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Board exam delays: UAE varsities to grant admission on predicted grades

Nandini Sircar/Dubai
Filed on April 26, 2021 | Last updated on April 26, 2021 at 11.27 pm
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Unprecedented times call for unprecedented steps, say university heads

Universities in Dubai will be accepting students for the September 2021 intake on the basis of their school-assessed grades and not the final Grade XII board results, which could be published as late as September, officials said.

Michael Lawson, regional director – recruitment, Heriot-Watt University Dubai, said: “We recognise that this is an unprecedented step. However, these are unprecedented times that call for change. Therefore, to support our community of parents and students, we will be making admissions decisions based on school assessed grades.”

School-assessed grades include those during mock exams or pre-boards, as well as teacher-predicted scores. “We believe these are a good indicator of student performance, based on which we are able to make an informed decision,” added Lawson.

He further said that if a student is unable to maintain the school-assessed grades in the final results awarded by the board, the university “would neither downgrade nor retract our study offer”.

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“Across the world, governments, education boards, schools, parents and children are grappling with when and how to approach the next phase in their education. Given that these challenges are far from over, the majority of education boards have either cancelled or delayed their final exams,” he said.

Final board exams such as those for India’s CBSE Grade 12 have been postponed as a Covid safety measure. The exams are to be held, if at all, after the Covid situation is “reviewed” on June 1.

“This will likely result in a delay as far as September for the final scores to be awarded. By offering admissions based on predicted grades, we believe it will make the transition to higher education smoother and less stressful for prospective students and their families,” Lawson said.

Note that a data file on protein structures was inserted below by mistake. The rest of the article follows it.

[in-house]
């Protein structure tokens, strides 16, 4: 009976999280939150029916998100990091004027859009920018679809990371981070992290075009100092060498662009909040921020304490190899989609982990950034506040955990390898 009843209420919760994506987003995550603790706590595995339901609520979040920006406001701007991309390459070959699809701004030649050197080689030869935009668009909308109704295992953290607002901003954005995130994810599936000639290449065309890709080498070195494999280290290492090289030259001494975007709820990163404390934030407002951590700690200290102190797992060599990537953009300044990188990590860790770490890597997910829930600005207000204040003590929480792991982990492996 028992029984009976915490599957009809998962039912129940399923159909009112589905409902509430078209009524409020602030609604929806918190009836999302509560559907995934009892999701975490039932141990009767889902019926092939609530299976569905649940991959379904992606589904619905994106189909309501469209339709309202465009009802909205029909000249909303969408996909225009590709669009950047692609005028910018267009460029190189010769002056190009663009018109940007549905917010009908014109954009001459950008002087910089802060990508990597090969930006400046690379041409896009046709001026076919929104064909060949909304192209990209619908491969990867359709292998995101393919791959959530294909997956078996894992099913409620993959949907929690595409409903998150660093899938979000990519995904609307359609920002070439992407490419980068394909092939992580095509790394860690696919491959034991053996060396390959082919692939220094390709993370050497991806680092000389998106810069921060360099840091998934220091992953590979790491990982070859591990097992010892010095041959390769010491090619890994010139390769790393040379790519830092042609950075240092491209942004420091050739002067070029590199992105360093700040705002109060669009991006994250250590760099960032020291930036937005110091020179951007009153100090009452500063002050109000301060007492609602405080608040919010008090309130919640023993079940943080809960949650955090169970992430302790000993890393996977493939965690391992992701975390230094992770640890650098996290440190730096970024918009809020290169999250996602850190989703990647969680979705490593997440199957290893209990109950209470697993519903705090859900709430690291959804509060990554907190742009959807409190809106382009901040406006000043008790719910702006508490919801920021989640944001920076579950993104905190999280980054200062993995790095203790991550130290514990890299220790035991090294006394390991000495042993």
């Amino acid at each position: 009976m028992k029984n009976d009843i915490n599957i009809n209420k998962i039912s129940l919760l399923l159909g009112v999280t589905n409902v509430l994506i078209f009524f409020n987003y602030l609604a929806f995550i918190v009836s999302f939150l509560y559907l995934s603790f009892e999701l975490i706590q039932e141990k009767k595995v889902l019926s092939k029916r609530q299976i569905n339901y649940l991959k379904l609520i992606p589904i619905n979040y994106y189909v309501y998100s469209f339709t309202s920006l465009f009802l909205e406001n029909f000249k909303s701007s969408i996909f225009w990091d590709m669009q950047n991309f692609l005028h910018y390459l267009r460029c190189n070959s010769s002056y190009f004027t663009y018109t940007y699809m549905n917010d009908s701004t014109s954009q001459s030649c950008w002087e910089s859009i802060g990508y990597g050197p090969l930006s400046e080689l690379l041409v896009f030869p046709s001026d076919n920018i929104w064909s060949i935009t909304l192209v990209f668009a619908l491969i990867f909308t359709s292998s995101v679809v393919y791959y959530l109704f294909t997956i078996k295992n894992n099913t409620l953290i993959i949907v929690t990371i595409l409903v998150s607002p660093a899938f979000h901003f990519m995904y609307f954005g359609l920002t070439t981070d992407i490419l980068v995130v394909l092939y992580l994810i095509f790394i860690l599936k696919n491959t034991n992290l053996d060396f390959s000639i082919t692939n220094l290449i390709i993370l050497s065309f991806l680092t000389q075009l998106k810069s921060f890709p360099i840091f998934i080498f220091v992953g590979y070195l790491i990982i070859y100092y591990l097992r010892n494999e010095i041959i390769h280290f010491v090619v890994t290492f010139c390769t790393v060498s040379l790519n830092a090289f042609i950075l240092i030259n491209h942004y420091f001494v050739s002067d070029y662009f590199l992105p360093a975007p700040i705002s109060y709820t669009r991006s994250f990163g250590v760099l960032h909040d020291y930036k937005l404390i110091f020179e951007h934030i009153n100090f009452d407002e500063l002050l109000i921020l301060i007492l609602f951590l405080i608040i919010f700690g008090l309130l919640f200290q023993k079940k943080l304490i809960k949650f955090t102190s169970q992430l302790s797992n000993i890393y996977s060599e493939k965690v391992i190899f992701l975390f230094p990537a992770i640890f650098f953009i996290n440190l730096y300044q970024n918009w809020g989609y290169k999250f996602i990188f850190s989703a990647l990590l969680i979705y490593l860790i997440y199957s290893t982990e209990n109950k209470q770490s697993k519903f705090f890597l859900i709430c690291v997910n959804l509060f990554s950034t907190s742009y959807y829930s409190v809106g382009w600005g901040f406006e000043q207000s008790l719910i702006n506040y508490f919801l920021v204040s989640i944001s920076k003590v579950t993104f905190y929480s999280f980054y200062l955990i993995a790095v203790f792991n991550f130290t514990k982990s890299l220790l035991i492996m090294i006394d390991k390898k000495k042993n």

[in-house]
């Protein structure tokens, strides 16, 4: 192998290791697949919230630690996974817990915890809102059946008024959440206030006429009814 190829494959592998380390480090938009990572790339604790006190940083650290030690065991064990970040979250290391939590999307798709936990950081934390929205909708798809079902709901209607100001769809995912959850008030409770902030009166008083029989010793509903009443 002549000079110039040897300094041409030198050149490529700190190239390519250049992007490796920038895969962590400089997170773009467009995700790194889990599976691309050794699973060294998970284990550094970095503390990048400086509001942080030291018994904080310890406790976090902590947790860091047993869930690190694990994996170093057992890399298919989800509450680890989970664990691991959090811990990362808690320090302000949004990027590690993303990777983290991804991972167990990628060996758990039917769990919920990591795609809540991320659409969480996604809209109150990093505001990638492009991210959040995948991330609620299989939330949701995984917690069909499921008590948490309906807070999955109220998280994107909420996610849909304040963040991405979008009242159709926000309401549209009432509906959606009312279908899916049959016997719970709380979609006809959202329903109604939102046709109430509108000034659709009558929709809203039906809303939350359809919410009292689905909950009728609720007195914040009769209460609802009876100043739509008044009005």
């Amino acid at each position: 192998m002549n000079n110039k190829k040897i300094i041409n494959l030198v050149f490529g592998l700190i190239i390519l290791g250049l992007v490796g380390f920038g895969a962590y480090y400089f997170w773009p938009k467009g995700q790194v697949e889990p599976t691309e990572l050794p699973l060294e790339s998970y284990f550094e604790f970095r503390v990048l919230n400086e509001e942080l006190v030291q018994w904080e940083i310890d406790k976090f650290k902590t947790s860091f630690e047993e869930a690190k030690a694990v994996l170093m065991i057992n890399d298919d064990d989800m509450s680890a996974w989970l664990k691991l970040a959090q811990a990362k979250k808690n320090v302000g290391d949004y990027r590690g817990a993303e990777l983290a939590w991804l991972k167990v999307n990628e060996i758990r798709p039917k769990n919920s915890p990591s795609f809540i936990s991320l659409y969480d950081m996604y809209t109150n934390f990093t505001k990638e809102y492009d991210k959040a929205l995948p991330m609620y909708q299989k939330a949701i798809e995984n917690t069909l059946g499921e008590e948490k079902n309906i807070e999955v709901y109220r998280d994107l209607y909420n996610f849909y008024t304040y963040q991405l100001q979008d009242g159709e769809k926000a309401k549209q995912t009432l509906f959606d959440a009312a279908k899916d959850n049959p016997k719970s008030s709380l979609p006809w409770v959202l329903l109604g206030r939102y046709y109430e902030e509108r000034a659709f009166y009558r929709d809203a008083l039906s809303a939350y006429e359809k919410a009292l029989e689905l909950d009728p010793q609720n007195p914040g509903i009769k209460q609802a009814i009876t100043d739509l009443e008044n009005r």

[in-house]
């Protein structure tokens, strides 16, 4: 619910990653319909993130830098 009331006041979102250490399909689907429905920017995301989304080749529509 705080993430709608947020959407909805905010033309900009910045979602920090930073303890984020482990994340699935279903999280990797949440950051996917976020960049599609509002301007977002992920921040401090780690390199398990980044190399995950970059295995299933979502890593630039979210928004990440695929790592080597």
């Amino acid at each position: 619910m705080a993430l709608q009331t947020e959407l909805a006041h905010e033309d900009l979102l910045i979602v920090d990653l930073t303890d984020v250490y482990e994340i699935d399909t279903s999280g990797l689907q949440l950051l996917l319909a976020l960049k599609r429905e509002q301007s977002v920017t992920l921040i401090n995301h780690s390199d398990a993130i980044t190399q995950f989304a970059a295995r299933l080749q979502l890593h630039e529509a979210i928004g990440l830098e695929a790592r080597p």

Other varsity heads also indicate that predicted grades will be considered alongside other information and results that universities will be able to get from students and their schools.

Dr Vikas Nand Kumar Batheja, co-founder & director, Capital University College, opined: “Students can join on the basis of their school-assessed grades and/or predicted grades. We as educators must ensure that this pandemic should not affect students’ education and future. At Capital University College, we believe every student who wishes to pursue higher education must be given an opportunity to do so and we have various pathways for high school students to pursue their goals.”

He added: “Should a student not do well at high school, then one must choose alternative pathways to eventually graduate from a reputed university. Our job as educators is to create and highlight these pathways and opportunities available for students and to support them in their journey of achieving their dreams.”

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Universities agree that modifying admission processes to avoid potential delays is the way forward for everyone.

Dr Vajahat Hussain, Amity Education ME CEO, said: “Uncontrollable external factors should not affect a student’s University admissions; our admission teams are working closely with every individual applicant to review their academic history, extra-circulars and other notable achievements. Adapting to change has become an essential part of providing the best education to students.”

Nahid Afshan, senior manager-admissions, BITS Pilani Dubai Campus, said: “This is an unprecedented time and we are looking at ways to adapt to the situation by making the admission process completely online and as quick as possible. Admission to Engineering programmes at BITS Pilani, Dubai, is based only on the merit of the student in the qualifying Grade 12 examination from recognised school boards. “This year we will continue to offer admissions based on the results/grades declared by the various high school boards as per their evaluation criteria which will be evidence-based and approved by the respective school boards.”

Admission offices said that since results are delayed this year, students have been given the option of provisional admission to ensure admission in the programme of their choice and being able to commence the course on time. “Admission will be confirmed upon the declaration of the final results and if students meet the minimum eligibility requirement of admission to the programme as specified by the institute,” added Afshan.

nandini@khaleejtimes.com





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